Today’s Recipes: Whole Wheat Bread and Molasses Wheat Bread
Go ahead and call me crazy. One of the first things I decided to make when I was teaching myself to cook was homemade bread. I figured it would probably not turn out the first few times I made it, since everything takes practice to perfect. But I was lucky and it turned out great on the very first try! I immediately fell in love with the smell and feel of yeast dough.
Making bread is very sensual. Nothing else feels quite like fresh dough. It starts out so sticky that you can barely get it off your fingers, but as you knead it, it becomes smooth and silky. There is a tremendous sense of accomplishment as you watch it change from flour and water into a smooth dough, then you watch it rise, and finally bake into the most delicious bread you’ve ever tasted. I wish everyone could feel the satisfaction of making your own bread. It is a lost art for most people, but I hope you will give it a try.
Yeast is alive – it is tiny living organisms that need sugars to grow. Proofing the yeast means you add liquid and sugar to the yeast and the mixture bubbles up showing they are alive and working. You can kill yeast with water that is too hot. If the yeast doesn’t get enough warmth and sugar it won’t activate. If it doesn’t bubble up, throw it out and start over again. Make sure your liquid isn’t too hot. If your recipe calls for a slow rise (or fermentation), it is because retarding the growth of the yeast yields better flavor, texture, and a moister end product with larger holes.
The texture of bread is controlled by four conditions: the type of flour, amount of fat used, the amount of liquid, and the method of mixing. Depending on the choices you make, you can have a soft, smooth bread or one with large holes and a lot of chewiness.
You hear a lot about gluten in the news today. It is the protein component in wheat flours that creates the structure, strength, and chewy characteristic of bread. As the proteins are worked (kneaded) they merge into long, flexible strands which trap gas being released by the yeast, causing the dough to expand and rise. Some flours, like cake flour have a low protein content which gives you a tender cake or biscuits. Bread flour is at the opposite end of the spectrum and contains a high percentage of protein or gluten.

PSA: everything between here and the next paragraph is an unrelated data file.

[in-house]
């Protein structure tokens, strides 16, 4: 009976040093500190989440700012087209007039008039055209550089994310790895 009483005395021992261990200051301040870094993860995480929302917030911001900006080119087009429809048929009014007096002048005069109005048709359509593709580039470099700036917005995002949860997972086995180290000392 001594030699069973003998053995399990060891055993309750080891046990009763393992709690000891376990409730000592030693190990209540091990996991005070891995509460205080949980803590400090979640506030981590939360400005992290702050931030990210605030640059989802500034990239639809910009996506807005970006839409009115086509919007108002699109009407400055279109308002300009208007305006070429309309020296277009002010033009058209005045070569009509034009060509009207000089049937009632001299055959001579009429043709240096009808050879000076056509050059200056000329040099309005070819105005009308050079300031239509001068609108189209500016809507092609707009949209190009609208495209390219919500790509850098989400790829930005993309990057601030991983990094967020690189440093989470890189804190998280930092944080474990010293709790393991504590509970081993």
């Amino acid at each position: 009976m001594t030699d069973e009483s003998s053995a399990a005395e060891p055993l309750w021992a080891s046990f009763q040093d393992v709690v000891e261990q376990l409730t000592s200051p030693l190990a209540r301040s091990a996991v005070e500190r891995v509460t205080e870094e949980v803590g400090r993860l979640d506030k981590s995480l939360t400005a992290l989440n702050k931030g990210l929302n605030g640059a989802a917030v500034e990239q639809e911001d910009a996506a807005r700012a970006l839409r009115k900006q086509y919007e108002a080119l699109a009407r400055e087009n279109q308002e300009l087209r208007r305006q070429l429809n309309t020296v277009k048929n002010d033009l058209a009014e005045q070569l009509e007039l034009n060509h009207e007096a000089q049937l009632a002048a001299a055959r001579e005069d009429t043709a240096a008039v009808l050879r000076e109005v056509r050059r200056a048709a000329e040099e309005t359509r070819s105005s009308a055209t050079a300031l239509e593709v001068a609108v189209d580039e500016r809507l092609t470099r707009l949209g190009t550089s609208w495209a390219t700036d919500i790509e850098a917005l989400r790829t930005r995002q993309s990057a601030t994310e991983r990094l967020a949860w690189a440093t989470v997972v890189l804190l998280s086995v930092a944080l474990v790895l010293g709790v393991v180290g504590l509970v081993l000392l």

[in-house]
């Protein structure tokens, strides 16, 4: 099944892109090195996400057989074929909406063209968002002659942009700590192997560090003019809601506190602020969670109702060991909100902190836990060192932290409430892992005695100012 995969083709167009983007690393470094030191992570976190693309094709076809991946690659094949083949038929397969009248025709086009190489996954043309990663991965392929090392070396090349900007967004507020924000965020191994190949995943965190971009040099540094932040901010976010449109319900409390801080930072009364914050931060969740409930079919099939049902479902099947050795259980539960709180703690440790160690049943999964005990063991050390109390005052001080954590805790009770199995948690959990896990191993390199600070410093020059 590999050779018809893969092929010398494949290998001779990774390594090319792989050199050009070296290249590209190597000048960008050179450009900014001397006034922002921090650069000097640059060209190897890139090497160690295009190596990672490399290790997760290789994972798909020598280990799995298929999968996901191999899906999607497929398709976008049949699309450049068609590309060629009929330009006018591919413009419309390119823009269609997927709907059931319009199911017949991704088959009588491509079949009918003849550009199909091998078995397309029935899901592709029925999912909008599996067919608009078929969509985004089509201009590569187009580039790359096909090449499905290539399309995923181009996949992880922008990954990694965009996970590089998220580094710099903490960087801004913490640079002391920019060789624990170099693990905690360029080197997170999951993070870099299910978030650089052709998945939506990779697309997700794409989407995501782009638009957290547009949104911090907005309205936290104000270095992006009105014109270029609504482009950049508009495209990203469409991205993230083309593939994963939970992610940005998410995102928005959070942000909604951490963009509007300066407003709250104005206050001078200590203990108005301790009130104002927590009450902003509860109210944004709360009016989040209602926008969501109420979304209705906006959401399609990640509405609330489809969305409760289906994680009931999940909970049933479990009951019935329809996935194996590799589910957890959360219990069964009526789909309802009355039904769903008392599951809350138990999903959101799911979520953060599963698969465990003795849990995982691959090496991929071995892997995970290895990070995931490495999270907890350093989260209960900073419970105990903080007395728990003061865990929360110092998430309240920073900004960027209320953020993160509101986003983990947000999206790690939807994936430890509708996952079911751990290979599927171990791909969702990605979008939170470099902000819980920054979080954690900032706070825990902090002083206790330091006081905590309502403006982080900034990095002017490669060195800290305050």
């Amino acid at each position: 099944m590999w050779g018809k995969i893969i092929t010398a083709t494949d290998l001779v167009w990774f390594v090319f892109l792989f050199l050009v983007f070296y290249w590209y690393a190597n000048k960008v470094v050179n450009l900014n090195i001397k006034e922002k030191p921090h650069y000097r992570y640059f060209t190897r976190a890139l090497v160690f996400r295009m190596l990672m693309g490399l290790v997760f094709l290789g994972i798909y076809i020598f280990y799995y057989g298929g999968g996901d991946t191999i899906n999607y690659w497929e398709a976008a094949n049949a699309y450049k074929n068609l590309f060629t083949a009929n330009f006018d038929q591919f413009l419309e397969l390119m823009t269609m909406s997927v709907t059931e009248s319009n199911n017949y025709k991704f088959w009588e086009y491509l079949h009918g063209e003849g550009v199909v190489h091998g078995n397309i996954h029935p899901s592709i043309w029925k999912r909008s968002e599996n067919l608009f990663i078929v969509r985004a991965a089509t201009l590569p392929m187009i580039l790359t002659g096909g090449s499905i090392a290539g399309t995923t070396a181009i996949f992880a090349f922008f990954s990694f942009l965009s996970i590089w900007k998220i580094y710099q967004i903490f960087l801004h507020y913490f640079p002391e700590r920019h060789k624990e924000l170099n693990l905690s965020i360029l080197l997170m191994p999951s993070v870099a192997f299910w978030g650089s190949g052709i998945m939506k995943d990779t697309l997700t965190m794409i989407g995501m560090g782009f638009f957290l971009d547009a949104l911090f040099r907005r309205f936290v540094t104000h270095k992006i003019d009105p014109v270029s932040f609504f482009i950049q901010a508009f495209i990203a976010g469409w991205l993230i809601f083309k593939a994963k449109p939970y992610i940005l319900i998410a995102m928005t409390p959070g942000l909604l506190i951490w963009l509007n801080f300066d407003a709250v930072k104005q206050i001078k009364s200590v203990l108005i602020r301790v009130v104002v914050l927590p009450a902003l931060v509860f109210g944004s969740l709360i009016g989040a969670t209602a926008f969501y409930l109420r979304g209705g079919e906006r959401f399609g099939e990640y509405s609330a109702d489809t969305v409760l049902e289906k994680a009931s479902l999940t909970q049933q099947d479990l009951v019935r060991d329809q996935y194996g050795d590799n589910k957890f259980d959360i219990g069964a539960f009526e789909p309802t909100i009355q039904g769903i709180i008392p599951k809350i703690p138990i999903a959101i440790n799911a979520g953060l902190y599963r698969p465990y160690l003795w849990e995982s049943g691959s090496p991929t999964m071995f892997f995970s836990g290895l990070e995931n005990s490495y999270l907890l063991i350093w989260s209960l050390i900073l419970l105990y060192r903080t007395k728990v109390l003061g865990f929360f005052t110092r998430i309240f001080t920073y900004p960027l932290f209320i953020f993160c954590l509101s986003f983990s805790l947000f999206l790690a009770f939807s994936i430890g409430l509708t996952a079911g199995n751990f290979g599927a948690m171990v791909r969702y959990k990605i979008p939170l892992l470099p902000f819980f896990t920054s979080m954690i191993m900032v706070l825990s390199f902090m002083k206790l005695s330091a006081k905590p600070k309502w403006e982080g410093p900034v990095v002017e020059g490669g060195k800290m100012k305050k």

The fat that you add (butter, oil, or shortening) prohibits the protein fibers from sticking together. The more fat in the dough, the more tender and less chewy the bread will be. Cakes have a lot of butter in them and are very tender. If gluten doesn’t come in contact with liquid, it cannot expand and fully develop. If the dough doesn’t have enough liquid it will be tough. To get a tender piecrust, use as little water as possible to hold it together and don’t overwork the dough.
The more you handle, mix, and knead the dough, the more the gluten develops. You want to knead bread dough a long time to fully develop the gluten, but when you make biscuits you handle the dough as little as possible to keep them tender. When you make pie dough, recipes often tell you to let it rest in the refrigerator. This allows the gluten to relax which makes the dough more tender and easier to work with.
Armed with this information, you can make the type of baked good you want. A nice, chewy bread or a tender biscuit!
Jane’s Tips and Hints:
Don’t let your fears keep you from trying to make bread. Expect that it won’t be perfect the first few times, but the unbelievable smell of bread baking and the flavor you get from a yeast dough will be enough to keep you coming back for more! These days with the advent of bread machines, you can very easily whip up a quick loaf and enjoy it for dinner in a few hours. Give it a try and you will thank me!
Kitchen Skill: How to Knead Dough